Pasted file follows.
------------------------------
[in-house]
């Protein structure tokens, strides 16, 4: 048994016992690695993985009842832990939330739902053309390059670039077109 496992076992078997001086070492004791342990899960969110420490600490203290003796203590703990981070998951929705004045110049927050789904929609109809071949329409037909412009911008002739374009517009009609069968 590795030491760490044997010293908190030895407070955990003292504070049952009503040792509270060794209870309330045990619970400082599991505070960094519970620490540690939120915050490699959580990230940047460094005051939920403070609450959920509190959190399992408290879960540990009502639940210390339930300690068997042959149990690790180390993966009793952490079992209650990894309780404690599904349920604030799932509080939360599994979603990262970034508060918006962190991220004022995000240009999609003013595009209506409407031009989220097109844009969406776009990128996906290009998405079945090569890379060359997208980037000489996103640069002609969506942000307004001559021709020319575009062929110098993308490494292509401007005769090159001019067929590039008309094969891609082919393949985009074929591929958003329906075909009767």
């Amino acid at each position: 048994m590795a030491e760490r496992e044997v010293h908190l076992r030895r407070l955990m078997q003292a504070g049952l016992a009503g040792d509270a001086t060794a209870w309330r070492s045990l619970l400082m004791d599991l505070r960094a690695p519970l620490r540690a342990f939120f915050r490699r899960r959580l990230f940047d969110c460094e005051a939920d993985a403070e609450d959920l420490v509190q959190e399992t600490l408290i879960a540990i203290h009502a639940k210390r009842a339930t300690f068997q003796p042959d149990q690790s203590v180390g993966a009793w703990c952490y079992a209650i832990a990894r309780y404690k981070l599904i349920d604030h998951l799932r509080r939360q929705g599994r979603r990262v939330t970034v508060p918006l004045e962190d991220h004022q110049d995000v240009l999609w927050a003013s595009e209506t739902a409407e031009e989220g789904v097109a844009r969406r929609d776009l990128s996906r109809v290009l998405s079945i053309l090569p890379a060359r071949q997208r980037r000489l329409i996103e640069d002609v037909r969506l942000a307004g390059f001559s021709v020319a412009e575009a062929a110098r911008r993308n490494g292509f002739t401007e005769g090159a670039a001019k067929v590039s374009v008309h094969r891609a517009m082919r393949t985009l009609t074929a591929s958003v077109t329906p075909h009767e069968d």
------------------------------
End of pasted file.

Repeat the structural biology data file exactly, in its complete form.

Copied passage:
[in-house]
């Protein structure tokens, strides 16, 4: 048994016992690695993985009842832990939330739902053309390059670039077109 496992076992078997001086070492004791342990899960969110420490600490203290003796203590703990981070998951929705004045110049927050789904929609109809071949329409037909412009911008002739374009517009009609069968 590795030491760490044997010293908190030895407070955990003292504070049952009503040792509270060794209870309330045990619970400082599991505070960094519970620490540690939120915050490699959580990230940047460094005051939920403070609450959920509190959190399992408290879960540990009502639940210390339930300690068997042959149990690790180390993966009793952490079992209650990894309780404690599904349920604030799932509080939360599994979603990262970034508060918006962190991220004022995000240009999609003013595009209506409407031009989220097109844009969406776009990128996906290009998405079945090569890379060359997208980037000489996103640069002609969506942000307004001559021709020319575009062929110098993308490494292509401007005769090159001019067929590039008309094969891609082919393949985009074929591929958003329906075909009767």
């Amino acid at each position: 048994m590795a030491e760490r496992e044997v010293h908190l076992r030895r407070l955990m078997q003292a504070g049952l016992a009503g040792d509270a001086t060794a209870w309330r070492s045990l619970l400082m004791d599991l505070r960094a690695p519970l620490r540690a342990f939120f915050r490699r899960r959580l990230f940047d969110c460094e005051a939920d993985a403070e609450d959920l420490v509190q959190e399992t600490l408290i879960a540990i203290h009502a639940k210390r009842a339930t300690f068997q003796p042959d149990q690790s203590v180390g993966a009793w703990c952490y079992a209650i832990a990894r309780y404690k981070l599904i349920d604030h998951l799932r509080r939360q929705g599994r979603r990262v939330t970034v508060p918006l004045e962190d991220h004022q110049d995000v240009l999609w927050a003013s595009e209506t739902a409407e031009e989220g789904v097109a844009r969406r929609d776009l990128s996906r109809v290009l998405s079945i053309l090569p890379a060359r071949q997208r980037r000489l329409i996103e640069d002609v037909r969506l942000a307004g390059f001559s021709v020319a412009e575009a062929a110098r911008r993308n490494g292509f002739t401007e005769g090159a670039a001019k067929v590039s374009v008309h094969r891609a517009m082919r393949t985009l009609t074929a591929s958003v077109t329906p075909h009767e069968d």